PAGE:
Despite years of research showing the benefits of strength training for endurance performance, it’s challenging to convince a client to take precious training time to pick up some weights in the gym. Individuals training for marathons, duathlons, and triathlons can be some of the best and worst personal training clients to work with. They might be incredibly passionate and dedicated, often to their own detriment.

For years there had been speculation throughout the fitness world on whether it was beneficial or detrimental for endurance athletes to incorporate strength training into their routine. It was once believed that strength training and endurance training were counterproductive to one another, however, it’s now known that strength training has very positive effects on endurance performance.

What They Fear


Most trainers are still trying to fight the client’s fear of bulking up, creating more weight to be hauled through the race. However, the type of lifting needed for a triathlon program won’t produce more muscle mass but improve strength and power. These are two very necessary components.

Another concern for many endurance clients is that strength training could reduce capillarization and oxidative enzyme activity, however, this has been shown to be untrue. It has also been concluded that strength training has a positive effect in preventing neuromuscular fatigue, which is a major contributor to cadence reduction.

It is also important to consider that strength training will benefit sport and health longevity, improve muscular imbalances, bone health, body composition, and hormone levels.

Strength Training Will:

– Improve your client’s movement economy, lactate threshold, and anaerobic capacity

– Improve muscle/strength imbalances, which reduces injury risk

– Improve overall power

– Help to keep the body happy and healthy during a rigorous training time

Appropriate Style and Mode

As I mentioned before, it all matters on the type of strength training that is employed. The lifting approach for running and cycling are a bit different. Running is benefits most from lifting heavy and explosively, while cycling responds by simply lifting heavy with low reps.

It is important to note that it is still unclear if strength training is of any true benefit to swimming. The best thing for swimming is to swim!

Presuming that you are starting with a client at the beginning of their training, you want to have at least 8-12 weeks before their event. If time permits it is good to start them with an adaption phase, before the main training.

Adaption Phase: 2-3 weeks

This period is to focus in on technique and form to prevent improper execution injuries down the line. Also this will help decrease DOM that would occur if a client were to begin lifting as heavy as possible right away.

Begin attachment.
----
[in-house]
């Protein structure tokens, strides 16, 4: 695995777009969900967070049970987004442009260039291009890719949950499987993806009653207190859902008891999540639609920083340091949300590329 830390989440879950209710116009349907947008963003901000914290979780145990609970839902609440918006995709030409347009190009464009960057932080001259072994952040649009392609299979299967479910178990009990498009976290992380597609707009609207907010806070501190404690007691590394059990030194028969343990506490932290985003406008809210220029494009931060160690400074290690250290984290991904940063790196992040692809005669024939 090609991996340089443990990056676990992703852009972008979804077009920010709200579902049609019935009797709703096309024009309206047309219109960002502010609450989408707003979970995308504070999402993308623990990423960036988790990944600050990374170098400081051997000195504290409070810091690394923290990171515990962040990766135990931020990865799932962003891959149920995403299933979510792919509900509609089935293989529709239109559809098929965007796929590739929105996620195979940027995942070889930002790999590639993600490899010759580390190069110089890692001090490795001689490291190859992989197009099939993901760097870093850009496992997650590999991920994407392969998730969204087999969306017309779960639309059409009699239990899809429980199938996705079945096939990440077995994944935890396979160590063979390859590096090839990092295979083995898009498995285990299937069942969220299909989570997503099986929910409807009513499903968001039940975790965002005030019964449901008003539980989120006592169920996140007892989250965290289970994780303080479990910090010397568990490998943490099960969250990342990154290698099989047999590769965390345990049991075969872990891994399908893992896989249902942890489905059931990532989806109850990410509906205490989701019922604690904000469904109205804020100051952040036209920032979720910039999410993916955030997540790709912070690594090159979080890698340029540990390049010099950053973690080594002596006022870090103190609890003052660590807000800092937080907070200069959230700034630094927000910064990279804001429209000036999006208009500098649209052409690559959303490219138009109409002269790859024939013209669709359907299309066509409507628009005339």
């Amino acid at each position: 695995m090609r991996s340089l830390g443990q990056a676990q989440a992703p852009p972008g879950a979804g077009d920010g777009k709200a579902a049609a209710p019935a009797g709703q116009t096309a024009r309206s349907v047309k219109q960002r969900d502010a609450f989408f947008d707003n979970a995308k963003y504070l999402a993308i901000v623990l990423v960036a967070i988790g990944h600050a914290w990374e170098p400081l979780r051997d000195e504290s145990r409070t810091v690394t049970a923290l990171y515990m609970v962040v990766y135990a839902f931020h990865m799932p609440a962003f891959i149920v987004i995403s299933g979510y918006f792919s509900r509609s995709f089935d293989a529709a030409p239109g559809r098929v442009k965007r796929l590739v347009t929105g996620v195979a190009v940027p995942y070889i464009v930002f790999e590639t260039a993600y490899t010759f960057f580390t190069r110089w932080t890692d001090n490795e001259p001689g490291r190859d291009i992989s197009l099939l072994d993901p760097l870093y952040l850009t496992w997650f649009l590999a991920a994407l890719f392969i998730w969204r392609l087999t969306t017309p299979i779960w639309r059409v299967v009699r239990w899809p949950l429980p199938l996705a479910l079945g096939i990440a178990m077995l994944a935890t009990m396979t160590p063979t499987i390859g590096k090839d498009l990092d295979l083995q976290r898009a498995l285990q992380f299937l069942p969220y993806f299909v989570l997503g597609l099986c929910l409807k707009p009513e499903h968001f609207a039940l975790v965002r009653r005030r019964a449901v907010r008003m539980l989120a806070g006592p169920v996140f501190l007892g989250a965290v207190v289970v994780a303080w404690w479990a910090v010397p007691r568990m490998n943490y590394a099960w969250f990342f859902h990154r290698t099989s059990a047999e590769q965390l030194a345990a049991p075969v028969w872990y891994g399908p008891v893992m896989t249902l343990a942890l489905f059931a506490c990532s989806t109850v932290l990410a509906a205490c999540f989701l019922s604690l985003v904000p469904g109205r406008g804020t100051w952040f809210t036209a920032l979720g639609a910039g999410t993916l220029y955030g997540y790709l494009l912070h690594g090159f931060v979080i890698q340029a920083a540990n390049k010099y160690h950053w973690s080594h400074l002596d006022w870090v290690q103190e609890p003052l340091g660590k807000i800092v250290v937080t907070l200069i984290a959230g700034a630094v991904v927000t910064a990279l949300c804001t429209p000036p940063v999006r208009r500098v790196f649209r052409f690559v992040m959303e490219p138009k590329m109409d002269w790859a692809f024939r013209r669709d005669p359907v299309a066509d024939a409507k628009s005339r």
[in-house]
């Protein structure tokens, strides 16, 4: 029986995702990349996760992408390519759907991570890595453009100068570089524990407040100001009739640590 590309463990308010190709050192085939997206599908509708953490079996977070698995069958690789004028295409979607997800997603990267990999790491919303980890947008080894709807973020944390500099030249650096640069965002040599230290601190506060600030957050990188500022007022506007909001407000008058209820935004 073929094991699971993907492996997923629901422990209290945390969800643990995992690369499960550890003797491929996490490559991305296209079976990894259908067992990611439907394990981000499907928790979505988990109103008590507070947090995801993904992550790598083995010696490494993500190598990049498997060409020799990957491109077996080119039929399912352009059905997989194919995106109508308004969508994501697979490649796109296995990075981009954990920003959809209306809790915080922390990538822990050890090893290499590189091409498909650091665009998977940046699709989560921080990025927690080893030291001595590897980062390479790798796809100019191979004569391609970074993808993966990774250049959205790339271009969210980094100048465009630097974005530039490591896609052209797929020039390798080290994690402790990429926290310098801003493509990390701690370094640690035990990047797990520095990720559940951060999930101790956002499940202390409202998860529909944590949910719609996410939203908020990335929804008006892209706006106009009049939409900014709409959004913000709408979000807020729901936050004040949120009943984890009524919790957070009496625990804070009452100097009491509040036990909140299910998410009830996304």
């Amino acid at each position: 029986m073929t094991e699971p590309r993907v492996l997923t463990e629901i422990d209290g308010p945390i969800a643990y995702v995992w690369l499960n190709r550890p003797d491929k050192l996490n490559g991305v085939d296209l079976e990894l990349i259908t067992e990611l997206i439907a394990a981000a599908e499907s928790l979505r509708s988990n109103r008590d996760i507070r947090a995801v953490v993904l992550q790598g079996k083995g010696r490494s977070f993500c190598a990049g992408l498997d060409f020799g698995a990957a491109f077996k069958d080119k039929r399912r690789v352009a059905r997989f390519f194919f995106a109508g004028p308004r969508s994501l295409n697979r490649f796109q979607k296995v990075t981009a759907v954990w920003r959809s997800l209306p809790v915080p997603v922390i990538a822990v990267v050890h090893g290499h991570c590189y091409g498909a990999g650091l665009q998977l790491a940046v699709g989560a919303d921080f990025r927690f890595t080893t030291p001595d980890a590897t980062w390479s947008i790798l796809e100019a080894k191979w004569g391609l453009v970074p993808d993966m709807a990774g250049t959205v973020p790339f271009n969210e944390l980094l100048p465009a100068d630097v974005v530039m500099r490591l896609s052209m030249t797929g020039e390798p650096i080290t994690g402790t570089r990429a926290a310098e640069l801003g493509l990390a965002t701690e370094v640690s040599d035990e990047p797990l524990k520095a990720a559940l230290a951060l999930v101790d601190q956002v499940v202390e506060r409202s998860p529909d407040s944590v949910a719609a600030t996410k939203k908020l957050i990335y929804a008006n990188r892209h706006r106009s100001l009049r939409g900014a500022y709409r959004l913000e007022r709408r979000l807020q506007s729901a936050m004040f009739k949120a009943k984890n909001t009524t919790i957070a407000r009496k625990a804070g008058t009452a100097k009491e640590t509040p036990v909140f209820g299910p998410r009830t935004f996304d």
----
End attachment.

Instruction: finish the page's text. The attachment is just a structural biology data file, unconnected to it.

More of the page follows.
Lighter weight – approximately 60% max 1RM

8-12 reps

1 Rep Max

Once the adaption phase is completed, if that was possible for the particular training program, a 1 rep max test session should be completed.

The safest way to find a client’s max is to have them execute 3-4 sets of 6-8 reps to failure. The lower the reps the more accurate the 1 RM, so I highly suggest keeping it at 6 reps. I personally use the Epley Formula, or more accurately an Epley calculator online.

Phase 2: Maximum Strength and Explosive Lifting

This is the bulk of the training program for your endurance clients. This should be 8-12 weeks with two sessions per week. One session focusing on explosive lifting and the other on maximum strength.

With the maximum strength session the client should be lifting as heavy as they can, of course while still using proper from and execution. This will be in a rep range of 3-6 with intensity respectively ranging from 80%-90%+.

I cannot overemphasize how important it is to be sure the client is resting 2-3 minutes between sets. This is what will produce strength gains.

For the explosive lifting sessions, the weight will stay a bit lower than in the maximum strength sessions. Explosive meaning lifting as quickly as possible through the eccentric phase, while still maintaining proper form and technique. Do not have the client move quickly through the concentric portion of the exercise, this needs to stay controlled.

Progressions and Exercise Type

Like any training program progression is key. This can be done a few ways by increasing RM percent and lowering the reps. After six weeks, repeat the 1 RM session to be sure your client is getting stronger, and that you have them lifting at the correct weight.

Some simple guidelines when picking exercises:

  • Whenever possible use compound exercises that utilize large muscle groups
  • Whenever possible use sport-specific exercise
  • Choose free weights over machines to better challenge stability, mobility, balance, and core muscle recruitment

Endurance-focused personal training clients have legitimate concerns regarding strength training. It’s the role of a trainer to educate folks on the facts and execute a program that provides an opportunity to achieve the results promised.



Alex has her A.S in Exercise Science and is a certified Personal Trainer with NFPT and NSCF. She recently traveled to India to gain her 200 hr yoga teacher certification where she studied the ancient practice at its origins. Alex has spent time teaching yoga in Spain while volunteering at a yoga retreat and is currently working at her local college instructing two fitness courses. Alex wants to share with her clients and students the mental, physical and emotionally healing qualities of exercise and movement. She believes everyone should have a healthy relationship with their bodies and strives to thread that concept throughout her career.